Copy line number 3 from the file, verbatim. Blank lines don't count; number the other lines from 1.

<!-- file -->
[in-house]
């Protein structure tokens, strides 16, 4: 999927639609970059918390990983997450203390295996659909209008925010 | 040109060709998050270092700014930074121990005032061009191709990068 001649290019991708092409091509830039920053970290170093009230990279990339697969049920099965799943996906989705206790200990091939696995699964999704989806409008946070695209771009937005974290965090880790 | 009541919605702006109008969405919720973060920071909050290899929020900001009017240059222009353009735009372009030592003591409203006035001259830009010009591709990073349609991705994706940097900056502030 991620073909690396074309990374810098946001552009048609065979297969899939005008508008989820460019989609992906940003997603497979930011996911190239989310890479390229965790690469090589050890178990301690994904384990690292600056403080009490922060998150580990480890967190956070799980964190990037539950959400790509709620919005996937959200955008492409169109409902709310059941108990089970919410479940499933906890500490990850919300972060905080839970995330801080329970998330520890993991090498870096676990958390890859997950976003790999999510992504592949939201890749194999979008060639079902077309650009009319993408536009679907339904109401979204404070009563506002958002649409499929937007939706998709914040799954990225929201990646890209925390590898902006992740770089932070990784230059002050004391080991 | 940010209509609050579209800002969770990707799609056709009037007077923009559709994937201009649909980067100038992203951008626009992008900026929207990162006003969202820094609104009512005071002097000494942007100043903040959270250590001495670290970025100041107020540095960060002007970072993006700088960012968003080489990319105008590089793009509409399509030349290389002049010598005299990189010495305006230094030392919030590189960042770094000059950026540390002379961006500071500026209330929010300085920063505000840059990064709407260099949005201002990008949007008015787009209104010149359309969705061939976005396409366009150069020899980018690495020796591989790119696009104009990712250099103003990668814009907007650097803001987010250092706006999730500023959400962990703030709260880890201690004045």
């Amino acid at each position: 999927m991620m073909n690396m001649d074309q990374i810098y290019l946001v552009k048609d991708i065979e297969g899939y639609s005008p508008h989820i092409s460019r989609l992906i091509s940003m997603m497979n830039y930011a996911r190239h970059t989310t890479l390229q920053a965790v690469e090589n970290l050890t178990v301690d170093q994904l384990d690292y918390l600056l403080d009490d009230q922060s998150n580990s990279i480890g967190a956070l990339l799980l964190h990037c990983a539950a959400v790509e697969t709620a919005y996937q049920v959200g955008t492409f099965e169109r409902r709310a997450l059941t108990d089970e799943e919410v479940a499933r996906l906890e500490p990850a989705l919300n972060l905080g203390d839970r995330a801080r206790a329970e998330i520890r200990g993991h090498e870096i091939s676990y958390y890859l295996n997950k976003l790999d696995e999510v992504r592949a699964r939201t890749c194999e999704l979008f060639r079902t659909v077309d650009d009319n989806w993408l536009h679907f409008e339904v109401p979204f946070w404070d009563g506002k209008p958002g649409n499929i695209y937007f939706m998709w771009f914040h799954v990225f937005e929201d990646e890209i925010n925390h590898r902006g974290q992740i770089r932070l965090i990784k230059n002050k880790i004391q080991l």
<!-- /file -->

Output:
């Amino acid at each position: 999927m991620m073909n690396m001649d074309q990374i810098y290019l946001v552009k048609d991708i065979e297969g899939y639609s005008p508008h989820i092409s460019r989609l992906i091509s940003m997603m497979n830039y930011a996911r190239h970059t989310t890479l390229q920053a965790v690469e090589n970290l050890t178990v301690d170093q994904l384990d690292y918390l600056l403080d009490d009230q922060s998150n580990s990279i480890g967190a956070l990339l799980l964190h990037c990983a539950a959400v790509e697969t709620a919005y996937q049920v959200g955008t492409f099965e169109r409902r709310a997450l059941t108990d089970e799943e919410v479940a499933r996906l906890e500490p990850a989705l919300n972060l905080g203390d839970r995330a801080r206790a329970e998330i520890r200990g993991h090498e870096i091939s676990y958390y890859l295996n997950k976003l790999d696995e999510v992504r592949a699964r939201t890749c194999e999704l979008f060639r079902t659909v077309d650009d009319n989806w993408l536009h679907f409008e339904v109401p979204f946070w404070d009563g506002k209008p958002g649409n499929i695209y937007f939706m998709w771009f914040h799954v990225f937005e929201d990646e890209i925010n925390h590898r902006g974290q992740i770089r932070l965090i990784k230059n002050k880790i004391q080991l």